The Scheide Library, received by Princeton University in 2015 as the bequest of William H. Scheide (Class of 1936), has strengths in several areas: medieval manuscripts and early printed books, especially those printed before 1500; early printed Bibles; selected monuments of English literature; Americana (especially early printed books relating to the New World); landmarks in the history of ideas; and music. Treasures from several of these categories are gathered in this portion of the Princeton University Digital Library.

Versailles: La Grande Galerie de Versailles

Beginning in 1723, the French artist Jean-Baptiste Massé (1687-1767) undertook the task of copying Charles Le Brun’s Versailles ceiling decoration in the Galerie des Glaces (Hall of Mirrors) and accompanying rooms, for the purpose of making a series of reproductive engravings. Massé was given special permission to build scaffolding in the galleries and spent over eight years at the ceiling carefully reproducing Le Brun’s designs. A number of engravers worked over twenty years to carve and then, print the series of plates. Completed in 1752, La grande galerie de Versailles et les deux salons qui l’accompagnent was published with 56 massive engravings on 52 plates. Princeton University Library is fortunate to hold most of the set. For an extended reading of these and the other scenes in the Hall of Mirrors, see also http://www.galeriedesglaces-versailles.fr/

Versailles: La grotte de Versailles

The Graphic Arts Collection holds a number of unbound prints originally part of the Cabinet du roi, created under Louis XIV to document and promote the cultural activities of France. They include 18 of the 20 plates illustrating the 1676 Description de la grotte de Versailles, chiefly engraved by Jean Le Pautre (1618-1682). Captioned in French and Latin, these plates represent an architectural grotto built in 1666 adjacent to the palace, with particular iconography of sea-nymphs, tritons and the sun-god. The name of the architect of the grotto is not certainly known although Charles Perrault claimed that it was designed by himself and his brother Claude. The sculptors named on the plates are Gerard van Opstal, François Girardon, Thomas Regnaudin, Gaspar et Balthasar de Marsy, Gilles Guérin and Jean-Baptiste Tuby. After the destruction of the grotto in 1684 the statuary was relocated to other parts of the gardens.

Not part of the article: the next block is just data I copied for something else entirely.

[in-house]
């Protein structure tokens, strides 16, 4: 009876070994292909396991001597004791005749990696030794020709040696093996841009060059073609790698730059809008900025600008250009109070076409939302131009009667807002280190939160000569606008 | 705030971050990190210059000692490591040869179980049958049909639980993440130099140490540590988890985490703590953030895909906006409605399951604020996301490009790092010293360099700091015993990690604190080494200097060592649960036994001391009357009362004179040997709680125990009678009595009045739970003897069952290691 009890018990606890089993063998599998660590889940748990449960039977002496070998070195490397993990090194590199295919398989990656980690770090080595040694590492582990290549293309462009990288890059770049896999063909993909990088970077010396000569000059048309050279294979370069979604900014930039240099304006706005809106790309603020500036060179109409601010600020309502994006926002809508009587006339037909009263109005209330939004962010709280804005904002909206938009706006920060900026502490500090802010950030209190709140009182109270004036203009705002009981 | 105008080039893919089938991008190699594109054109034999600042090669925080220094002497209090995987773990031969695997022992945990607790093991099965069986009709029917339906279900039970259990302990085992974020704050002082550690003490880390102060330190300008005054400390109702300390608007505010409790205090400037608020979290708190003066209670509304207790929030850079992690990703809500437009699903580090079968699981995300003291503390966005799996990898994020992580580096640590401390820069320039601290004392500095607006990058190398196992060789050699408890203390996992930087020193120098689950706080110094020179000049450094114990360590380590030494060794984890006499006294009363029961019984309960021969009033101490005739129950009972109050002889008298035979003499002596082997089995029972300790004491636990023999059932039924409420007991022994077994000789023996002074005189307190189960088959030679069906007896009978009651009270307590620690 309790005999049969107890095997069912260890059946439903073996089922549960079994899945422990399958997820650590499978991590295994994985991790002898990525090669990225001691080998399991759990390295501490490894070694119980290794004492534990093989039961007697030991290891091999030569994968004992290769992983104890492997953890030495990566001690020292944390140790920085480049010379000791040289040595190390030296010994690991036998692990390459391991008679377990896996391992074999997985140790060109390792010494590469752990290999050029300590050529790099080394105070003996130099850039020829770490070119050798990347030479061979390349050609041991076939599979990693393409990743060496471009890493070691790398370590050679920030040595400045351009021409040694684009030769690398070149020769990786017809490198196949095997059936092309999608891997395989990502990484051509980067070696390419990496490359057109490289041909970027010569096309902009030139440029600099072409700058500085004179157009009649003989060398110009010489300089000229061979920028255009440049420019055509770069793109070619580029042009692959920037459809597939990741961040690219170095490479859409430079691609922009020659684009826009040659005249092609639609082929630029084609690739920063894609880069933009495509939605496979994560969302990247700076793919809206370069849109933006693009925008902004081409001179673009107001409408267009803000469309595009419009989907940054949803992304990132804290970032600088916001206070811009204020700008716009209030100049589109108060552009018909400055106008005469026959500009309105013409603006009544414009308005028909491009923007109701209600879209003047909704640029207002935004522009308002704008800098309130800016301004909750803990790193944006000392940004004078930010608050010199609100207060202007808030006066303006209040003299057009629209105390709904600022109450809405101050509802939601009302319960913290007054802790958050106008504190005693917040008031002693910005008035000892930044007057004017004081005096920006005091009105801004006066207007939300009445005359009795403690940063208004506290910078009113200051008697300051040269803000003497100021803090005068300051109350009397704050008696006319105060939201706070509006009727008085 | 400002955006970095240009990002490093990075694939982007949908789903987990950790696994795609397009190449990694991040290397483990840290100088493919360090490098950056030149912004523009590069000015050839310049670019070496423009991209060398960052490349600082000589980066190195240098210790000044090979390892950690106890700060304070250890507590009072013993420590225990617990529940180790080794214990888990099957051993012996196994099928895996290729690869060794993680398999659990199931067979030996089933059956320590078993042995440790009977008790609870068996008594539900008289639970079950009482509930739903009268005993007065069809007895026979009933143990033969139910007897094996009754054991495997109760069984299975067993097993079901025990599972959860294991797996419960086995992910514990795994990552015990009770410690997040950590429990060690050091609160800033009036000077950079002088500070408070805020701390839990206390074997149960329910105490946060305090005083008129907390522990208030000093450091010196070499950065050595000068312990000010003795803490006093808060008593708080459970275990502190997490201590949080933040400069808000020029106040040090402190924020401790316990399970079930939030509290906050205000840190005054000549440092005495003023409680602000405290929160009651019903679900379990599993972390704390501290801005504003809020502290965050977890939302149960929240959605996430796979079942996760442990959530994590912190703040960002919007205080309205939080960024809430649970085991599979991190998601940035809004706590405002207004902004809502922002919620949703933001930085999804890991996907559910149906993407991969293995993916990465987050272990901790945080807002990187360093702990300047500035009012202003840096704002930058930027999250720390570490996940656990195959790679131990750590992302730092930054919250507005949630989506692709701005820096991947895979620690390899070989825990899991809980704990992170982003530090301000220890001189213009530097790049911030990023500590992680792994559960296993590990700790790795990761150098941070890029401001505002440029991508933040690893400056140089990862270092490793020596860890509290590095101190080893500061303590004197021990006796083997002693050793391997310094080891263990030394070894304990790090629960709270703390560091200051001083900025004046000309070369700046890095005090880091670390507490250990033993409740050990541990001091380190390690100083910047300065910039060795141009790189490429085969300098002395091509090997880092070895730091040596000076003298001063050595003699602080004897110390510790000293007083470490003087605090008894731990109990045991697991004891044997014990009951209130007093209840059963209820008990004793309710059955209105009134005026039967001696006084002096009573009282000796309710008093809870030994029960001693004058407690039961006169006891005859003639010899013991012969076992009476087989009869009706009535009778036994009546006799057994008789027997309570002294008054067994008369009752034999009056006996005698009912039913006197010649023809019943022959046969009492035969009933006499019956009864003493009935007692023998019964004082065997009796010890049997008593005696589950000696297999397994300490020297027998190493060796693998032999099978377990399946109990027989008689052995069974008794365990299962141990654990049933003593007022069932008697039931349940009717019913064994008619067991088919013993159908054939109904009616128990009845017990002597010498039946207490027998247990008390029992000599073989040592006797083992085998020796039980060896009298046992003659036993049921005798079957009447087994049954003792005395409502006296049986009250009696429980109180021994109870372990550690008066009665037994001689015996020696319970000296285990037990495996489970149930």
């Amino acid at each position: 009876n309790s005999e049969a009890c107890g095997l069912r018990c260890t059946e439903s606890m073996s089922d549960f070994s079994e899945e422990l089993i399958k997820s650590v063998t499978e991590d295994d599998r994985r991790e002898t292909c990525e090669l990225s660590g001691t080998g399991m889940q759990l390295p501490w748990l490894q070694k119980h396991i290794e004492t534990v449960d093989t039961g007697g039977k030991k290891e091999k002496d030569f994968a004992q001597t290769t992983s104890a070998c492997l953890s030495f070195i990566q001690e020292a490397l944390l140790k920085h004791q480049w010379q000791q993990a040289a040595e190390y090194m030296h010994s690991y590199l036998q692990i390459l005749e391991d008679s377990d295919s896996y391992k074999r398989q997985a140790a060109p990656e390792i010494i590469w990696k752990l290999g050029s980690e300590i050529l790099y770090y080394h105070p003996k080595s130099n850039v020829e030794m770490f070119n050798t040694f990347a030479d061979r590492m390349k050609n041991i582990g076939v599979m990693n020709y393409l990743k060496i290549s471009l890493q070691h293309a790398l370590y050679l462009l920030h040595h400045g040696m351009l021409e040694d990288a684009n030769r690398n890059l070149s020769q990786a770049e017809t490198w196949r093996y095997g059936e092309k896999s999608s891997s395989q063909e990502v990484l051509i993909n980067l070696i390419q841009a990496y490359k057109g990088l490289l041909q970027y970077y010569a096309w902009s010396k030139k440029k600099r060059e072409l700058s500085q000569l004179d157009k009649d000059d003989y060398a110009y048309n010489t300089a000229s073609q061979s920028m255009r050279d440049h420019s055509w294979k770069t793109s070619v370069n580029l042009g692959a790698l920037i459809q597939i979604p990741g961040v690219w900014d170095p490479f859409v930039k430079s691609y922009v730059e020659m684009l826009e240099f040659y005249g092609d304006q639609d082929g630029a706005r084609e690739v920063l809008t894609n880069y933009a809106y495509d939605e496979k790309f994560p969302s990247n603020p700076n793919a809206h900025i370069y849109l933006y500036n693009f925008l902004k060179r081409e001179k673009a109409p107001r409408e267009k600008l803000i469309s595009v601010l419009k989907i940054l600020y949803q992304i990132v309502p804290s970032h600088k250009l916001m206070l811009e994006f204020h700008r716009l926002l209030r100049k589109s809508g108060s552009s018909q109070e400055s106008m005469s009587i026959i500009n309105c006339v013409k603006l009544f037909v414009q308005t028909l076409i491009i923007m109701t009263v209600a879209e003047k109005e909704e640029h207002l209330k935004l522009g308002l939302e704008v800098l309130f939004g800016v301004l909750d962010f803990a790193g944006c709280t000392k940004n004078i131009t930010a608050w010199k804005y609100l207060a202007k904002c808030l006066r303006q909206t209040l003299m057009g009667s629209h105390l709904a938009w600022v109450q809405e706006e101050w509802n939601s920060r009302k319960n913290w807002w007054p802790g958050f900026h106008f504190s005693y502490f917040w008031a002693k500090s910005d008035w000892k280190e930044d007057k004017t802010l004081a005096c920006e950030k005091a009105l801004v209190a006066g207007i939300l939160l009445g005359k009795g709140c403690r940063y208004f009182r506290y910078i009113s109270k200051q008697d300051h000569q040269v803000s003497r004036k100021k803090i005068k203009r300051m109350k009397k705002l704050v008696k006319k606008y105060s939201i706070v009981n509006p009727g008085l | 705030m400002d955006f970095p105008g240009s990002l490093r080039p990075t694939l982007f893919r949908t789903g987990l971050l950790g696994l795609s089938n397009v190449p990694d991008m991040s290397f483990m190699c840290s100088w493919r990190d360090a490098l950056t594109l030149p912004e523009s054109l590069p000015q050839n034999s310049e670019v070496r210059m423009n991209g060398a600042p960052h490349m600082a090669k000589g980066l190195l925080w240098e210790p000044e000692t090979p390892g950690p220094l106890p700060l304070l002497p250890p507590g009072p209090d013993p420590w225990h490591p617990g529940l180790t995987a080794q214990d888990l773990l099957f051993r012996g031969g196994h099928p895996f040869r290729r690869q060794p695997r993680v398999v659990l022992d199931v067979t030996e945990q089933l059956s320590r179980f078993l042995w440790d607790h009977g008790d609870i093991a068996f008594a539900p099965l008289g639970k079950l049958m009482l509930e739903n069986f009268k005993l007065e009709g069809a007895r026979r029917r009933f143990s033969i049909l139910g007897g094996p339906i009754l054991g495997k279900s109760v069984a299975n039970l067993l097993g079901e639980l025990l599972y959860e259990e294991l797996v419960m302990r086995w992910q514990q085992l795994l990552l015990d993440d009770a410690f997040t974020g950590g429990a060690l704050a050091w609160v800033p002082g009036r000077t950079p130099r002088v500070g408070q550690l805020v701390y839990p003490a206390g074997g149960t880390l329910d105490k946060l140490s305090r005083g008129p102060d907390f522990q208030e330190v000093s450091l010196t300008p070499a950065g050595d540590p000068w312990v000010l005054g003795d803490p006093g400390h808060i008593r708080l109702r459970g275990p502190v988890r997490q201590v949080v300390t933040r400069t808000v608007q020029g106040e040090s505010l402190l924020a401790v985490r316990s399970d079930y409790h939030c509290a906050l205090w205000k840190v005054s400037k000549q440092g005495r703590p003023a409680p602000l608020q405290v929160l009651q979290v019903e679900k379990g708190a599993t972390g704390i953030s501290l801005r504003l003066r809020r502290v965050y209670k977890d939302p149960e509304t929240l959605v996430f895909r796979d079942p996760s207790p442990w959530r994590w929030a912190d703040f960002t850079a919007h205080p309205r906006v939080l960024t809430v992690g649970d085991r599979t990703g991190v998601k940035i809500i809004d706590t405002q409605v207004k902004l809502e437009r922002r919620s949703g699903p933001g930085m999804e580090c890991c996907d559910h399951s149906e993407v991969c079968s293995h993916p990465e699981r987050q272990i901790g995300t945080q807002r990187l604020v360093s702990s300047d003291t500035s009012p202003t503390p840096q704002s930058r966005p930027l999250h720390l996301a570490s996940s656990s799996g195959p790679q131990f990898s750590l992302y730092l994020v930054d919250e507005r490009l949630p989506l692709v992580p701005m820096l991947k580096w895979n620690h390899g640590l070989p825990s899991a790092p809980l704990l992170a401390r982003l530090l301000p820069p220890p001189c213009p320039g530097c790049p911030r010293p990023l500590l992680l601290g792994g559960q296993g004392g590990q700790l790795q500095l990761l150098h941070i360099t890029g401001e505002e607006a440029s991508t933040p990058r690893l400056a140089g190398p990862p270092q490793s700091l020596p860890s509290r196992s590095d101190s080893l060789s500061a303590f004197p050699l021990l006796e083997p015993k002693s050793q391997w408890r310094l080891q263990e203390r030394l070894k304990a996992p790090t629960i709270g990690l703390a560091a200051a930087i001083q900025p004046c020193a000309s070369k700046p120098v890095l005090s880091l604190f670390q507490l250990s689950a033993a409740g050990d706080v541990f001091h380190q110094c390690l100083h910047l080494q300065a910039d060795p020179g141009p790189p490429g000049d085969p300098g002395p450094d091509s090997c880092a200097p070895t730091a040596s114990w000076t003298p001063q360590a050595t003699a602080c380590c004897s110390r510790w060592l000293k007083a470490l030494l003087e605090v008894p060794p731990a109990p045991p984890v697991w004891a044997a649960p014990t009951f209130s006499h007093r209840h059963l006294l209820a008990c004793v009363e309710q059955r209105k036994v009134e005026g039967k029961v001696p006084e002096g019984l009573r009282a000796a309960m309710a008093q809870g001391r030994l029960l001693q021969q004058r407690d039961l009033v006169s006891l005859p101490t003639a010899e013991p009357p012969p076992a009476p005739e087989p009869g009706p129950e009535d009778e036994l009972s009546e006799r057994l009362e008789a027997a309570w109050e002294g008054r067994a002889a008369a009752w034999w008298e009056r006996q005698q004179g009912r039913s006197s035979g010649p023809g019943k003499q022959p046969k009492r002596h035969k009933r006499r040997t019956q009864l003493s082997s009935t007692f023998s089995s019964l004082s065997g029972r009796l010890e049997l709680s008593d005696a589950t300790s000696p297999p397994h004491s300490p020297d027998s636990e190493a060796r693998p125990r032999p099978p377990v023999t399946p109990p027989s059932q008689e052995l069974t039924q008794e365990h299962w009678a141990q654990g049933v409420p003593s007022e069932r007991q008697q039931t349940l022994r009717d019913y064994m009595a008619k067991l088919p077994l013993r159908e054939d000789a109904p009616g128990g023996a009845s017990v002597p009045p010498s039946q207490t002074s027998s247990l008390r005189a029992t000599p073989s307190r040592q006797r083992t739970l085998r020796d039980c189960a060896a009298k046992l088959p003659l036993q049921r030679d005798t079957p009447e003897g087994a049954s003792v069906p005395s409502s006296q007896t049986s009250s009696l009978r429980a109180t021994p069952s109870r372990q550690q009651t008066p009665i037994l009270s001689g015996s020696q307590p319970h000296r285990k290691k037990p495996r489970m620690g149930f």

Versailles: Versailles on Paper

In the spring of 2015, the exhibition Versailles on Paper: A Graphic Panorama of the Palace and Gardens of Louis XIV, which coincides with the tercentenary of the death of Louis XIV (1638-1715), will bring together the finest holdings of Firestone and Marquand Libraries documenting the development of Versailles during the reign of the “Sun King.” In conjunction with the books and prints on display, we have digitized several remarkable and in some cases unique volumes from our collections for researchers worldwide. Additional single images will be available on the exhibition website.

Western Americana Collection

Consists of photographs of Indians of the Americas and views of the American West, including landscapes, cityscapes, and mining,railroad, and agricultural operations. Also included are views of towns in Mexico. The bulk of the photographs date from the 19th century.

Yemeni Manuscript Digitization Initiative

The private manuscript libraries of Yemen, estimated at 50,000 codices, constitutes the largest and most important set of unexamined Arabic manuscripts in the world today. The Yemeni Manuscript Digitization Initiative presents, for the first time, access to manuscripts from three private libraries in Sanaa, Yemen, and virtually conjoins them to additional Yemeni manuscripts held by the Princeton University Library and Staatsbibliothek, Berlin. The texts in this archive were composed, copied, studied, and preserved by Zaydi scholars from the tenth century to the present. Zaydism is a leading school of Islam in Northern Yemen known for forms of rationalist theology that were abandoned in other regions. The Yemeni Manuscript Digitization Initiative is made possible by a Enriching Digital Collections Grant from the National Endowment for the Humanities (NEH) and the Deutsche Forschungsgemeinschaft (DFG). The grant is administered by Princeton University Library and the Free University, Berlin in conjunction with a Yemeni NGO. Information on this grant and related projects to preserve and disseminate the manuscripts of Yemen can be found at ymdi.uoregon.edu.